Bloomberg News

China Copper Imports May Drop More Than Expected on Stocks

June 21, 2011

(Adds falling scrap supplies in 13th paragraph.)

June 21 (Bloomberg) -- China’s copper imports may plunge 32 percent this year, more than earlier estimated, as stockpiles in the world’s biggest user stay above average, said state-owned researcher Beijng Antaike Information Development Co.

“We have cut our forecast from 2.4 million tons made at the beginning of this year to 2 million tons,” said Antaike copper analyst Li Yusheng in a phone interview. “We think the destocking will continue.” Refined shipments fell 8.4 percent in 2010 to 2.92 million tons, according to the General Administration of Customs.

A decline in imports may push down prices further from a record reached in February. Shipments tumbled 47 percent in May from a year earlier as fabricators continued destocking, keeping local prices low and making it unprofitable to buy from overseas, data showed today.

“Imports failed to climb in a pickup of seasonal demand in April and May, and this isn’t a good sign,” Li said. “We think inventories at bonded and exchange warehouses can be further tapped to meet demand in the fall.”

Stockpiles at bonded warehouses in Shanghai have fallen to about 400,000 tons from as much as 600,000 tons two months ago, while the historical average was around 200,000 tons, according to Li. Inventories at the Shanghai Futures Exchange-monitored warehouses have fallen 51 percent from this year’s high in March to 87,310 tons last week, bourse data showed.

Imports of refined copper were 149,235 tons last month, compared with 279,690 a year earlier and 160,236 tons in April, data show. Shipments in the first five months fell 33 percent from a year ago to 905,434 tons.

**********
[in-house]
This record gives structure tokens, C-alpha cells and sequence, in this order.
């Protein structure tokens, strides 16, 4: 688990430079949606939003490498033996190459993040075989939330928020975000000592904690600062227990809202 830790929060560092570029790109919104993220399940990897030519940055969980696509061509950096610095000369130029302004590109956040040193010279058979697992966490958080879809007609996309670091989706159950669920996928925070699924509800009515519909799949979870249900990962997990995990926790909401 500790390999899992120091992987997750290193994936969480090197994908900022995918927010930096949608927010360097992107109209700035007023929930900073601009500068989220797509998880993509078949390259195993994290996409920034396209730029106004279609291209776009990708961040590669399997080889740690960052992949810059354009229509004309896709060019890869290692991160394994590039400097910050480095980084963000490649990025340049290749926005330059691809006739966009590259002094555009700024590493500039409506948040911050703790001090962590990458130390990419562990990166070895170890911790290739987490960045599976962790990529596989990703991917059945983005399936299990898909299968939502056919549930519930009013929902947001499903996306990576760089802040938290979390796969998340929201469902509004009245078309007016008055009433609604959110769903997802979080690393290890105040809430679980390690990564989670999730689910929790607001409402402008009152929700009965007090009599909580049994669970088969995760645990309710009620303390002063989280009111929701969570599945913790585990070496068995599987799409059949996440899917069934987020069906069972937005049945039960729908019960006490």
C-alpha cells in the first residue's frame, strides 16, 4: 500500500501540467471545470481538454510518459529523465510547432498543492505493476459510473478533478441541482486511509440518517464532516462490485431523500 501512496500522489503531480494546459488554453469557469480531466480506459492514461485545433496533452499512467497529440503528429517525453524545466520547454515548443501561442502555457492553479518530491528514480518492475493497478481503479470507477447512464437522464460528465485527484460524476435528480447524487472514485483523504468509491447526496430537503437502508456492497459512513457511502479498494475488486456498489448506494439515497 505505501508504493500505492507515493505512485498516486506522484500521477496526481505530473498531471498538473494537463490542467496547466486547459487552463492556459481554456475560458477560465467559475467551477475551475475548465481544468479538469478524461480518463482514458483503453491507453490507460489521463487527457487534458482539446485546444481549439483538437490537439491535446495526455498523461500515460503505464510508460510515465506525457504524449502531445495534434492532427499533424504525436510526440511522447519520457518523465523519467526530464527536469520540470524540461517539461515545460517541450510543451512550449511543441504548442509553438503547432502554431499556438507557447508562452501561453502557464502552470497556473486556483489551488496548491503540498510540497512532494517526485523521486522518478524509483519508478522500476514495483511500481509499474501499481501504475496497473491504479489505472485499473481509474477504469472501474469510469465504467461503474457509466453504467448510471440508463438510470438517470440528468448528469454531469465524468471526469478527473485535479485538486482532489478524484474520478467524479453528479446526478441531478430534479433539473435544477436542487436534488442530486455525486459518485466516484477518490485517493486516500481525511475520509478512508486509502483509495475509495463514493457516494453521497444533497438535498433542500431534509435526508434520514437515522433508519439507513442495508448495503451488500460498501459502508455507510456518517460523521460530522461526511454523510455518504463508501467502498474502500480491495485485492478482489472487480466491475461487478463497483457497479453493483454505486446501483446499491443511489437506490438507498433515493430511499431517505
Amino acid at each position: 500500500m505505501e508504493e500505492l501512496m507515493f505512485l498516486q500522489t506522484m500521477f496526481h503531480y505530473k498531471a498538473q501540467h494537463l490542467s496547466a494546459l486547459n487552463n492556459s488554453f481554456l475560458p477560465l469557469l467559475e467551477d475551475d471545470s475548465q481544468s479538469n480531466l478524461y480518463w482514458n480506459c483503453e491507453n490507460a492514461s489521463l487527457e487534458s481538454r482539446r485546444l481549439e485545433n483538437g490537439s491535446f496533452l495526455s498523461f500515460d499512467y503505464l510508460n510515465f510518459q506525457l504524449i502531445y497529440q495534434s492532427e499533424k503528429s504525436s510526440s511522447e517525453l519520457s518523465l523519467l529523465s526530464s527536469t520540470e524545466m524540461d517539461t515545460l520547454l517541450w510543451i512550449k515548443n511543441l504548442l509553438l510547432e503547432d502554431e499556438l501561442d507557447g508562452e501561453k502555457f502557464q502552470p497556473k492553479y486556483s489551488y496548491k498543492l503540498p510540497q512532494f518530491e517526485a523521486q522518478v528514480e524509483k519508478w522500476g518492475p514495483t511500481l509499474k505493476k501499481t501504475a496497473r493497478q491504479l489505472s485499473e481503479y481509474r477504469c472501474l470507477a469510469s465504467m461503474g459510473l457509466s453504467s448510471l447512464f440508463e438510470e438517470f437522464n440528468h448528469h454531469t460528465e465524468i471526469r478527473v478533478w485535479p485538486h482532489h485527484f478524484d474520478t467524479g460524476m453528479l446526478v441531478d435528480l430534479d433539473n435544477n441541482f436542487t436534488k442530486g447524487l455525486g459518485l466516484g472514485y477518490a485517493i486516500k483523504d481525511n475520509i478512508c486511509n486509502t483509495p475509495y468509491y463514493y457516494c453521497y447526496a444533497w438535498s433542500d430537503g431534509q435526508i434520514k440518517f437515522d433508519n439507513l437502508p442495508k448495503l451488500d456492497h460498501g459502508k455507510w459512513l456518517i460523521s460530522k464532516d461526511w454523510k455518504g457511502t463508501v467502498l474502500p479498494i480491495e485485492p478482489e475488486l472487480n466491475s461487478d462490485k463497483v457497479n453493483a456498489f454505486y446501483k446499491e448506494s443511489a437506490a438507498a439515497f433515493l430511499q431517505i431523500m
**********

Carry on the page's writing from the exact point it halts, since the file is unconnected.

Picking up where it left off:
Price Drops

Copper for delivery in three months on the London Metal Exchange was traded at $9,070 a ton at 4:43 p.m. Shanghai time, about 11 percent lower than February’s record of $10,190.

Imports have fallen as local output has risen and prices overseas have been more expensive, making imports unprofitable for traders who seek to exploit price gaps between markets. Refined-copper output in China hit a record 470,000 tons in March and was 439,000 tons in May.

“The London price is still too high for any restocking plan,” said Zhao Kai, an analyst Jinrui Futures Co., a subsidiary of China’s largest refined copper producer Jiangxi Copper Co. “As the June-to-August period is the usual slack season, we probably won’t see a strong rebound in imports, despite the significant decline of domestic stocks,” he said.


To be sure, the drop in imports so far has prompted expectations of a rebound later this year among some analysts. Prices will rise to a record $12,000 a ton by the end of this year as Chinese imports begin rising from July, said Nicholas Snowdon, an analyst at Barclays Capital, on June 8.

Imports in June may jump 25 percent from April as consumption and investment demand rise, Jesse Jiang, the manager of copper research at Antaike, said June 7.

Copper may climb to a record $11,000 a ton by the end of the year, partly because Japan, the world’s fourth-biggest user, will need to rebuild following the March 11 earthquake, draining global inventories as mining output wanes, analysts in a Bloomberg survey said in April.

Dwindling supplies of copper scrap may also lift imports. Copper recyclers in southern China have been reducing output of refined metal on tight scrap supply, said an executive from Guangdong Qingyuan Yunnan Copper Nonferrous Metals Co.

“Scrap imports are too expensive, almost close to the refined metal price, so traders are reluctant to import,” Tao Yonghe, general manager of Guangdong Qingyuan, said in an interview today. The company is a unit of Aluminum Corp. of China, the nation’s biggest producer of the light metal.

Recycled copper accounts for about 35 percent of China’s total refined output, and 60 percent of scrap supply is from imports, according to the company, which has a recycling capacity of 100,000 tons per year.

--Helen Sun. Editors: Richard Dobson, James Poole

To contact the Bloomberg News staff on this story: Helen Sun in Shanghai at

To contact the editor responsible for this story: James Poole at

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